BONN, Germany — World Health Organization officials have announced a new initiative to address the health impacts of climate change on small island developing states. The global health body called for a tripling of international support for those nations' health systems and for more evidence on the link between climate change and health.
The initiative, launched over the weekend at the 23rd Conference of Parties, or COP23, is focused specifically on small islands whose health systems often have difficulty grappling with the impacts of major climate events.
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That can be anything from drinking water that becomes contaminated during a hurricane or flood, to infectious diseases that spread among people who are displaced, to malnutrition caused by changing agricultural patterns. Between 2030 and 2050, the WHO predicts that climate change could be responsible for roughly 250,000 additional deaths per year.
WHO officials said only 1.5 percent of all funding for climate change adaptation goes toward shoring up the health response. And only a fraction of that money goes to small island developing states, despite their particular vulnerability.
"The level of investment at the moment is so low,” Dr. Diarmid Campbell-Lendrum, WHO's team leader on climate change and health, told Devex. “It's in the order of millions per year, when we should be talking in the order of tens of millions, if not more."
"We owe it to these people to do everything we can to help them prepare for a future that is already washing up on their shores," said WHO Director-General Dr. Tedros Adhanom Ghebreyesus during the launch of the initiative in Bonn, Germany.
In addition to increased funding and evidence, the four-part initiative calls for the amplification of the voices of health leaders from small island developing nations and the promotion of health policies to improve preparedness for catastrophic climate events.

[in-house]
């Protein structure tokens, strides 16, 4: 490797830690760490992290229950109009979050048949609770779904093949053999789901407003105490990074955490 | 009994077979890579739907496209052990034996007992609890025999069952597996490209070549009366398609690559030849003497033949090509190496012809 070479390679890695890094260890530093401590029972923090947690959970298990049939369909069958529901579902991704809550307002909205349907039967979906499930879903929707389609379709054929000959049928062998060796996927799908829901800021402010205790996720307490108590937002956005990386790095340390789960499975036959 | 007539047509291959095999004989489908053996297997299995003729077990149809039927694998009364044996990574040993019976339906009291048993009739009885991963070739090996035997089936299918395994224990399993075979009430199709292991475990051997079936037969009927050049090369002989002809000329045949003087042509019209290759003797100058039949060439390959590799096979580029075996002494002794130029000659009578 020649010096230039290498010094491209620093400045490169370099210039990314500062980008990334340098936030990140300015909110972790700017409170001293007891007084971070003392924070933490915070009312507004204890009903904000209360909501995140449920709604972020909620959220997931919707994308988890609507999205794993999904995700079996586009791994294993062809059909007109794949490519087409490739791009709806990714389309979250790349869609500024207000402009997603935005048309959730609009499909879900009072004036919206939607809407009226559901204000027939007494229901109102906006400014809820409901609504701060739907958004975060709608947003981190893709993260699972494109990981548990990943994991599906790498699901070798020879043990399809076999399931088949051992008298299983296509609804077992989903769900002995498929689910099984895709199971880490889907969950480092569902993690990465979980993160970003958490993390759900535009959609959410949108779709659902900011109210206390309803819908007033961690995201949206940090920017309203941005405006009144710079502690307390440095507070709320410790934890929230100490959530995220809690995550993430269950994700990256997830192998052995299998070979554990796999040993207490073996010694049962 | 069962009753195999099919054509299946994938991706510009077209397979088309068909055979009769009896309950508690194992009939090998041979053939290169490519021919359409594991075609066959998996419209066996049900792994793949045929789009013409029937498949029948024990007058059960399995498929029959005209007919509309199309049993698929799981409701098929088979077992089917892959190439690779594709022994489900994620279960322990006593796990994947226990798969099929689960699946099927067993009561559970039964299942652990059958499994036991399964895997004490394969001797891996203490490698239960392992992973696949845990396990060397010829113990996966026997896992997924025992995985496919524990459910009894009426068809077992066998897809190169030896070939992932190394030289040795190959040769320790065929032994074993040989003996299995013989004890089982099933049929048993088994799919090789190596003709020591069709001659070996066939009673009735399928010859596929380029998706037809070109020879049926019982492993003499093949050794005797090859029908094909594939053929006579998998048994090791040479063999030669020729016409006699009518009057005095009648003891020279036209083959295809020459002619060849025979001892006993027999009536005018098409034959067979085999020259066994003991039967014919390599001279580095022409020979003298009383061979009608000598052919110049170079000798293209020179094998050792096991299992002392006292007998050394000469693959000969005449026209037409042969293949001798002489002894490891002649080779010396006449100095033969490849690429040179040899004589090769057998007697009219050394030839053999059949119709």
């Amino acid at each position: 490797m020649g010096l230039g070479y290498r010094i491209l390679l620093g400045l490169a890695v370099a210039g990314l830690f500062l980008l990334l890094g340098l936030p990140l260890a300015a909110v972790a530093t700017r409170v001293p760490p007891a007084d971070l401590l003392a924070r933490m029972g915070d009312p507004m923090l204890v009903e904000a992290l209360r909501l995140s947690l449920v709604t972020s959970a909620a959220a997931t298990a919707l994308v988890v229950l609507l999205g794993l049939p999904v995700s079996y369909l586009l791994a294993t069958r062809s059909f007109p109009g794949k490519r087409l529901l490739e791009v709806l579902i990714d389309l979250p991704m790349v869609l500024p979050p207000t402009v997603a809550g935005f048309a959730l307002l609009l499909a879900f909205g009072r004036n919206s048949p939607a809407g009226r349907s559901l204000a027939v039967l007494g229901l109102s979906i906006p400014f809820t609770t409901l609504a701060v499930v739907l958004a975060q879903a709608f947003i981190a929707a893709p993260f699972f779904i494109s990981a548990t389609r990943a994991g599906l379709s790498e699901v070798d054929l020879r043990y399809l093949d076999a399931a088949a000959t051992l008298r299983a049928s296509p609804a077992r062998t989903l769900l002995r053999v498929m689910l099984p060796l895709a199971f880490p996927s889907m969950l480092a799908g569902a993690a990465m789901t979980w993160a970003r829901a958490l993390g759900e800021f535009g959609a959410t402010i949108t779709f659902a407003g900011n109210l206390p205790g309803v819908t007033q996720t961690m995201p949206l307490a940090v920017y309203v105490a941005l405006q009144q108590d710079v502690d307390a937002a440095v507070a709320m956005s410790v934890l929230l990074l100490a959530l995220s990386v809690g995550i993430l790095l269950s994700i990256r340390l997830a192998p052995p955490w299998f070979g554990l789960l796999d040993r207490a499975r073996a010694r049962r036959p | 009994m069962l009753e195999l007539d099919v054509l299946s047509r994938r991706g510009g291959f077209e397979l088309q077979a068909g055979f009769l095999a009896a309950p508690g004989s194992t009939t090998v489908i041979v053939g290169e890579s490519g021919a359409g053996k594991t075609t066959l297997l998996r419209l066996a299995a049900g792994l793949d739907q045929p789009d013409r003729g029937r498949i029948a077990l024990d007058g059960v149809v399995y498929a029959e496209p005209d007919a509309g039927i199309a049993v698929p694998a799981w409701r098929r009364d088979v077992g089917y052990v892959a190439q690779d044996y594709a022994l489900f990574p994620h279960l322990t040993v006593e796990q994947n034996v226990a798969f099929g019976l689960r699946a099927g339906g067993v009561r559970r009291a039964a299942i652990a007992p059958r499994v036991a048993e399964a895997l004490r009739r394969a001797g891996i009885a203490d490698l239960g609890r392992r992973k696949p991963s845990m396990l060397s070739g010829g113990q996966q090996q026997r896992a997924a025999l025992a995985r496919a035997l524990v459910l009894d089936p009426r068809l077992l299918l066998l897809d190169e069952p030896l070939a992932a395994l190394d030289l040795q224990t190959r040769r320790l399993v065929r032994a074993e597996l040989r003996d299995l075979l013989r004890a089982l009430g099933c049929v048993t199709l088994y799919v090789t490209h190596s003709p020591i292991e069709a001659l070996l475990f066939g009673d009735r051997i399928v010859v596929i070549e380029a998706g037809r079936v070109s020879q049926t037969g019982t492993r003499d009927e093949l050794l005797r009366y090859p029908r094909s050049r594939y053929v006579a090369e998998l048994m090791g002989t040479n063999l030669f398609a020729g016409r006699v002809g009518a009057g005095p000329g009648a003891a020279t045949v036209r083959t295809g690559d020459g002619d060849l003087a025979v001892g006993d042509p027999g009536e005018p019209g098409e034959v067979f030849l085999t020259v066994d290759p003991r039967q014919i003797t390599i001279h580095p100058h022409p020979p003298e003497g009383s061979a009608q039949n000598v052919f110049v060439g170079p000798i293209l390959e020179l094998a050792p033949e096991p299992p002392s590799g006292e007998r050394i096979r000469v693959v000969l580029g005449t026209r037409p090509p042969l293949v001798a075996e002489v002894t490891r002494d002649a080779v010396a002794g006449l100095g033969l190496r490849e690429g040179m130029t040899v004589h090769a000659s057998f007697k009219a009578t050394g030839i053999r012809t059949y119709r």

The risks facing this group of countries are a special focus at COP23, which is being hosted by the small island developing state, Fiji. WHO officials said the strategies — and many of the solutions they are hoping to get funding to implement — come directly from the experience of those island nations.
“We in Fiji know all too well that climate change poses a serious threat to the health of our people.”— Frank Bainimarama, Fijian prime minister and COP23 president
"We in Fiji know all too well that climate change poses a serious threat to the health of our people," Fijian Prime Minister and COP23 President Frank Bainimarama said at the launch.
Campbell-Lendrum told Devex the initiative grew out of earlier conversations with health ministers from the Pacific and Caribbean. Those discussions were marked by the frustration the officials felt with the lack of financing and their eagerness to have their concerns about health fears amplified.
"It's been clear from the start that this initiative will respond to what they want, not what the United Nations tells them they want," he said.
The process will begin with designing country-level programs that draw on existing evidence and the lessons of individual initiatives that are already in place, including several that have been piloted by small island developing states.
“It's been clear from the start that this initiative will respond to what they want, not what the United Nations tells them they want.”— Dr. Diarmid Campbell-Lendrum, WHO team leader on climate change and health
Campbell-Lendrum pointed to efforts such as a smart hospitals approach, which looks to build facilities that can withstand climate events, while also not contributing to climate change. That means constructing them around renewable energy sources, especially solar power.
WHO can assist with capacity building and technical support to facilitate these efforts. It can also help build up evidence and take other steps to strengthen requests for funding.
"There are a certain amount of things that countries can do at no or low cost," Campbell-Lendrum said. "But many of these countries are definitely going to need additional financial support. We will be working with them to try to facilitate access to international climate financing streams."
He said there was a particular push from small island developing states for WHO to become accredited to the Green Climate Fund, which supports the efforts of developing countries to respond to climate change.
Within WHO, Campbell-Lendrum said there is significant momentum behind the initiative. "It is being proposed as one of the indicators of WHO's success over the next five years."